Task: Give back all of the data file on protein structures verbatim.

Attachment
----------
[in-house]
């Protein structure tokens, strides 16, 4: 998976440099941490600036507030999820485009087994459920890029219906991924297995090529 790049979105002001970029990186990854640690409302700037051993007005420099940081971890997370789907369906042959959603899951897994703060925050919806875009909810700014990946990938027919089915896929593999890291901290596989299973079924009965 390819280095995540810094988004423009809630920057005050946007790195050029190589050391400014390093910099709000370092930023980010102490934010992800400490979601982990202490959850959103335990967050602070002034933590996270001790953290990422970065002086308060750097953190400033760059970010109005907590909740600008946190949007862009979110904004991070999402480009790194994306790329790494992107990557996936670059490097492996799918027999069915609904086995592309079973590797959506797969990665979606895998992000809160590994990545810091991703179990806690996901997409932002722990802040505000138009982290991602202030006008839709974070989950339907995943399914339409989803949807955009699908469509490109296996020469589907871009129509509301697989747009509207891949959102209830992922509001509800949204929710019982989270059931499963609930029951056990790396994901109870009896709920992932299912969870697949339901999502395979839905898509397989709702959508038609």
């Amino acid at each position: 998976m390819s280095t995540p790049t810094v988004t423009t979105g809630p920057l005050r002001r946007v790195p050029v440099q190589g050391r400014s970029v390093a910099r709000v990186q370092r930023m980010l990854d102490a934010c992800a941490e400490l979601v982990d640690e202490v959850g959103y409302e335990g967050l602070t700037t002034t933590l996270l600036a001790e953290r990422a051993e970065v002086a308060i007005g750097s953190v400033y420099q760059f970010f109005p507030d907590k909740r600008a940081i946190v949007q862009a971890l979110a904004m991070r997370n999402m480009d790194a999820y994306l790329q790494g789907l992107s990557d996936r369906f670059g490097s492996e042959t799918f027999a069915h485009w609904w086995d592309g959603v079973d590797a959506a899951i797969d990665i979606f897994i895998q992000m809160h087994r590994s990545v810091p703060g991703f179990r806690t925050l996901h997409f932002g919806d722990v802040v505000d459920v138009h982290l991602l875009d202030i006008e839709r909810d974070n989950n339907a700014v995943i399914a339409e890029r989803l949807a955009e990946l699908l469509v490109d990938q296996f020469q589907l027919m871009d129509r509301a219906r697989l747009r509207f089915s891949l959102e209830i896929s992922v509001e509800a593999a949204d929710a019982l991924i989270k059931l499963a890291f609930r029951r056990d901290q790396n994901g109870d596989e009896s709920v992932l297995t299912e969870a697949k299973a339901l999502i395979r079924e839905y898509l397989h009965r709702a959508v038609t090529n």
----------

[in-house]
């Protein structure tokens, strides 16, 4: 998976440099941490600036507030999820485009087994459920890029219906991924297995090529 790049979105002001970029990186990854640690409302700037051993007005420099940081971890997370789907369906042959959603899951897994703060925050919806875009909810700014990946990938027919089915896929593999890291901290596989299973079924009965 390819280095995540810094988004423009809630920057005050946007790195050029190589050391400014390093910099709000370092930023980010102490934010992800400490979601982990202490959850959103335990967050602070002034933590996270001790953290990422970065002086308060750097953190400033760059970010109005907590909740600008946190949007862009979110904004991070999402480009790194994306790329790494992107990557996936670059490097492996799918027999069915609904086995592309079973590797959506797969990665979606895998992000809160590994990545810091991703179990806690996901997409932002722990802040505000138009982290991602202030006008839709974070989950339907995943399914339409989803949807955009699908469509490109296996020469589907871009129509509301697989747009509207891949959102209830992922509001509800949204929710019982989270059931499963609930029951056990790396994901109870009896709920992932299912969870697949339901999502395979839905898509397989709702959508038609």
């Amino acid at each position: 998976m390819s280095t995540p790049t810094v988004t423009t979105g809630p920057l005050r002001r946007v790195p050029v440099q190589g050391r400014s970029v390093a910099r709000v990186q370092r930023m980010l990854d102490a934010c992800a941490e400490l979601v982990d640690e202490v959850g959103y409302e335990g967050l602070t700037t002034t933590l996270l600036a001790e953290r990422a051993e970065v002086a308060i007005g750097s953190v400033y420099q760059f970010f109005p507030d907590k909740r600008a940081i946190v949007q862009a971890l979110a904004m991070r997370n999402m480009d790194a999820y994306l790329q790494g789907l992107s990557d996936r369906f670059g490097s492996e042959t799918f027999a069915h485009w609904w086995d592309g959603v079973d590797a959506a899951i797969d990665i979606f897994i895998q992000m809160h087994r590994s990545v810091p703060g991703f179990r806690t925050l996901h997409f932002g919806d722990v802040v505000d459920v138009h982290l991602l875009d202030i006008e839709r909810d974070n989950n339907a700014v995943i399914a339409e890029r989803l949807a955009e990946l699908l469509v490109d990938q296996f020469q589907l027919m871009d129509r509301a219906r697989l747009r509207f089915s891949l959102e209830i896929s992922v509001e509800a593999a949204d929710a019982l991924i989270k059931l499963a890291f609930r029951r056990d901290q790396n994901g109870d596989e009896s709920v992932l297995t299912e969870a697949k299973a339901l999502i395979r079924e839905y898509l397989h009965r709702a959508v038609t090529n």